Skip to content

Devon and Cornwall PEEL 2018


How legitimately does the force treat the public and its workforce?

Last updated 20/01/2020

Devon and Cornwall Police is good in terms of its legitimacy, and how it treats the public and its workforce.

The force is good at treating the public fairly. The force has an ethical culture. And officers and staff make fair and ethical decisions.

Senior officers check all incidents in which force is used. And public consultation informs policy reviews.

Senior officers review when stop and search powers are used. And they seek external scrutiny as a way to build trust and confidence. The force now offers better training and guidance in this area. But more work is needed to make sure the workforce understands what reasonable grounds are.

The force’s approach to tackling corruption is mostly reactive. Its counter-corruption unit (CCU) has limited capacity to work proactively. Outdated
IT systems also hold it back.

Devon and Cornwall Police is good at treating its workforce fairly. Chief officers are approachable, receptive to feedback and involve the workforce in matters of organisational justice.

Questions for Legitimacy


To what extent does the force treat all of the people it serves with fairness and respect?


Leaders in Devon and Cornwall Police create a positive working environment. And they reflect the professional standards expected of the workforce.

Officers and staff understand the importance of fair decision making. The Code of Ethics and NDM are part of the culture. This helps the force treat the public with fairness and respect.

Leaders value the importance of engaging with communities. A Connect to Protect framework focuses activity on protecting vulnerable people. Local teams use social media, attend events and visit places of worship, education and community groups. Diverse community teams work with many organisations to build trust and confidence in policing.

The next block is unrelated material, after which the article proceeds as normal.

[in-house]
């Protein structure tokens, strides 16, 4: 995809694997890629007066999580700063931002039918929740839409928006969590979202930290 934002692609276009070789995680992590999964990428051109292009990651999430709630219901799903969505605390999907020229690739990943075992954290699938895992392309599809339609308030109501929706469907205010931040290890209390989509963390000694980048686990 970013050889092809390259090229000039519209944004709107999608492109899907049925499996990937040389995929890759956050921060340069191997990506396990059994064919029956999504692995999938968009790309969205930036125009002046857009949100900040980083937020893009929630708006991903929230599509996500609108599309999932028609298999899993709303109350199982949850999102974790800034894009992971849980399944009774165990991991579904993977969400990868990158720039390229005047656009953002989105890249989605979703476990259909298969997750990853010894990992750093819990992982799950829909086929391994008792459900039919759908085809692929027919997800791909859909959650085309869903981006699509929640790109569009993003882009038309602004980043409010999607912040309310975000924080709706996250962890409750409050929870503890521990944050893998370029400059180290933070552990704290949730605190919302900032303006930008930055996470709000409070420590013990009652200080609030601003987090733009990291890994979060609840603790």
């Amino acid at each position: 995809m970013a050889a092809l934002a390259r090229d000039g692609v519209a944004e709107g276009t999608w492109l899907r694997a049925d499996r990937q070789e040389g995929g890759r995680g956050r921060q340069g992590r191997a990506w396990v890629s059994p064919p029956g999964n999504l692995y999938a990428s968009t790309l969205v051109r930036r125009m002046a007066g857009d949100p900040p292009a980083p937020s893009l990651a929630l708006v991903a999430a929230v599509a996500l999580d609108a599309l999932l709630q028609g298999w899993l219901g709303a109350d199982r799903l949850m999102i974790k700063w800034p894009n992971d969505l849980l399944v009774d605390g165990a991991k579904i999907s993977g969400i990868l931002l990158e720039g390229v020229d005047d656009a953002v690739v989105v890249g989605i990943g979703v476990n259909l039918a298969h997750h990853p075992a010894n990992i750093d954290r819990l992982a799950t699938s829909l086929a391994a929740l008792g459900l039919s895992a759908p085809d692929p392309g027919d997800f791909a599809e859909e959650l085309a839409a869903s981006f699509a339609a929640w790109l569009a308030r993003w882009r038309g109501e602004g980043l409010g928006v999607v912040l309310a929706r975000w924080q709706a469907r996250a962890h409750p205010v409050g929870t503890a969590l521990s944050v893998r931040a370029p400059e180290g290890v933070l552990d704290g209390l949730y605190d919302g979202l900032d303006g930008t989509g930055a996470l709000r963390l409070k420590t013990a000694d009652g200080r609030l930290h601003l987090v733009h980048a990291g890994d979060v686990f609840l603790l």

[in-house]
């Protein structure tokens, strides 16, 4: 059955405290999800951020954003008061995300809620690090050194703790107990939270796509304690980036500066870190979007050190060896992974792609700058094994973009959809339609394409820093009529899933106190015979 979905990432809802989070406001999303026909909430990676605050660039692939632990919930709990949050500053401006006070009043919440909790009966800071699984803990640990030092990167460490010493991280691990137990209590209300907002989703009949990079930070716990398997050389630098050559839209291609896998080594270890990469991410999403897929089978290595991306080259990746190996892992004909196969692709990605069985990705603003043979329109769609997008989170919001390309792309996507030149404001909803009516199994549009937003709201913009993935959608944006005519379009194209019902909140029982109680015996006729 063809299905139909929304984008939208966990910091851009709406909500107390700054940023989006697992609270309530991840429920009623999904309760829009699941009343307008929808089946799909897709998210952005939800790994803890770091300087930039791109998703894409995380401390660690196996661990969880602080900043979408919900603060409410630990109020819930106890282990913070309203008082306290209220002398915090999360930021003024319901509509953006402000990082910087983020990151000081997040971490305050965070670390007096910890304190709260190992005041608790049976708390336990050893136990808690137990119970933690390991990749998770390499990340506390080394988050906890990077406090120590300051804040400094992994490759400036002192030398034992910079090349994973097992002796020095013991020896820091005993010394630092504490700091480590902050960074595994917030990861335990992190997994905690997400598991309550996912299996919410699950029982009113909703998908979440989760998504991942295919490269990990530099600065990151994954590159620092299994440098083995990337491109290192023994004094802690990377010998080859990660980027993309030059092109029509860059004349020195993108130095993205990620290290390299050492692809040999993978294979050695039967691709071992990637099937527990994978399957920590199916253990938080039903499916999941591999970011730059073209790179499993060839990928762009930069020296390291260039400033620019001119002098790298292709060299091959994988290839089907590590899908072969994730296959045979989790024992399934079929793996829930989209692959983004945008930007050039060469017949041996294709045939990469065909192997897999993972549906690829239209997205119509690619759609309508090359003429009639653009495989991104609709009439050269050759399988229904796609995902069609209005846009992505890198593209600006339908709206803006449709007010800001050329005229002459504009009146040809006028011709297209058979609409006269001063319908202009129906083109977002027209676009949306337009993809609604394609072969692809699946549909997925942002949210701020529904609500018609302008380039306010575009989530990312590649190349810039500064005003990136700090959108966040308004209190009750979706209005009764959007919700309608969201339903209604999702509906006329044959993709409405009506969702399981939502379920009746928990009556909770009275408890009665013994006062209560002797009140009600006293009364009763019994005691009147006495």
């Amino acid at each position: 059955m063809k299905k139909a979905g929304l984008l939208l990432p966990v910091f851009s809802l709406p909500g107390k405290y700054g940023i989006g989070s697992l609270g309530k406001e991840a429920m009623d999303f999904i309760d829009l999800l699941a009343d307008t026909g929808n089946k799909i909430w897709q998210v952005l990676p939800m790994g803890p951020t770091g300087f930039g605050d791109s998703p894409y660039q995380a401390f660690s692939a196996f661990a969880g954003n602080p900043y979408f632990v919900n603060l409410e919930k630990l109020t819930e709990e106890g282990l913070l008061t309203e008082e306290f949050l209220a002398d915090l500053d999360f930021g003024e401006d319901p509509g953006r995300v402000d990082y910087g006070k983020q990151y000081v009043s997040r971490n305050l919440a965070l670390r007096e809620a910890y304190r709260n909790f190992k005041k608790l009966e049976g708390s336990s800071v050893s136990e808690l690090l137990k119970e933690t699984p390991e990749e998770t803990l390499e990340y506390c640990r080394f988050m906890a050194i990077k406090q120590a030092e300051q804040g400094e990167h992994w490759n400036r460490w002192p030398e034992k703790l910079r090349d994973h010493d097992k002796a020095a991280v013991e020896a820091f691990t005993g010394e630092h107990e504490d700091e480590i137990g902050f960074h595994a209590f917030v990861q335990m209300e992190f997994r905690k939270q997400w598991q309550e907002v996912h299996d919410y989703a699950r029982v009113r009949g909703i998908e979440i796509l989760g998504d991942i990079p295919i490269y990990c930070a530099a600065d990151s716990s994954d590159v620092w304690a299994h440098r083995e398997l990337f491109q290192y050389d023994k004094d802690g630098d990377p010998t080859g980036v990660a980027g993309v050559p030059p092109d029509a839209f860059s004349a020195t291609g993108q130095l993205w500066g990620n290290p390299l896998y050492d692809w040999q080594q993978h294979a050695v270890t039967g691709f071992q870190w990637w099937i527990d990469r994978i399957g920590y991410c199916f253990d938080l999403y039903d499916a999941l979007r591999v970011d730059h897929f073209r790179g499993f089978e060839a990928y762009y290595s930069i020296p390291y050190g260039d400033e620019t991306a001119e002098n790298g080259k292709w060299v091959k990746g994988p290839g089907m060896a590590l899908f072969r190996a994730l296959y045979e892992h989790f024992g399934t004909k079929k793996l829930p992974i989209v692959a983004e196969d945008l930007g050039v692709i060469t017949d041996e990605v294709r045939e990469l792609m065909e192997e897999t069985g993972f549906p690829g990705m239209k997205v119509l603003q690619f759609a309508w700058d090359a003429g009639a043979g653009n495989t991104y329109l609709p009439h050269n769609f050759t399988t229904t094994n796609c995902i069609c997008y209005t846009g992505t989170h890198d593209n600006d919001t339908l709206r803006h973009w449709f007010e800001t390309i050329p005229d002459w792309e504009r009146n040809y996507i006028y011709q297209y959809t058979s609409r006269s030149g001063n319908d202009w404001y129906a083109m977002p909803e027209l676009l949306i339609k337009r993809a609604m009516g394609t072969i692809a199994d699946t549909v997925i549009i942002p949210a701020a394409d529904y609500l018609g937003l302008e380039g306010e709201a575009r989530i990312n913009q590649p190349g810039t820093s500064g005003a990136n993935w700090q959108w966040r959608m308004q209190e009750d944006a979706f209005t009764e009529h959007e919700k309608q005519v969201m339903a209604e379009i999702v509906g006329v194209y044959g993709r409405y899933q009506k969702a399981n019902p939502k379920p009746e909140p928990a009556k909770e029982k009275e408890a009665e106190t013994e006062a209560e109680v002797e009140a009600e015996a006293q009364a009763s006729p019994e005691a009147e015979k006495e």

A citizens in policing scheme has recruited many volunteers, special constables and cadets. They work with the force to help keep communities safe.

The use of force is scrutinised, and the workforce receives training every year. Officers and staff understand unconscious bias and how this can affect decision making.

The force’s use of stop and search powers is scrutinised. And work with young people is providing feedback and challenge. The workforce receives training and guidance. But there is some confusion about what reasonable grounds are for a search. The force is addressing this.

Areas for improvement

  • The force should ensure that all relevant officers and supervisors understand what constitute reasonable grounds for stop and search and how to record them.

Detailed findings for question 1


How well does the force ensure that its workforce behaves ethically and lawfully?


There is an ethical culture in Devon and Cornwall Police. The force shares an ethics committee with Dorset Police. And dedicated staff support the workforce in making ethical decisions.

The chief constable works with a group of 50 officers and staff on matters of organisational and procedural justice. They make sure that everyone’s views are considered. Senior leaders are approachable, and open to ideas and challenge.

The workforce understands abuse of position for a sexual purpose. There is an appreciation of the harm caused by this type of behaviour. And supervisors know what warning signs to look for.

The force is working with organisations that support vulnerable people to make sure that officers and staff behave appropriately. But the CCU has limited capacity to look for this type of corruption. The force is addressing this.

Its approach to tackling corruption is mostly reactive. Once a concern has been raised, the force investigates it. But there is limited capacity in the CCU to be proactive, as outdated IT systems hold it back.

Areas for improvement

  • The force should ensure that its CCU:
    • has enough capability and capacity to counter corruption effectively and proactively; and
    • enhances its monitoring of all computer systems, including mobile data, to proactively identify data breaches, protect the force’s data and identify computer misuse.
  • The force should ensure that it refers all applicable cases of corruption to the Independent Office for Police Conduct and records these from the outset.

Detailed findings for question 2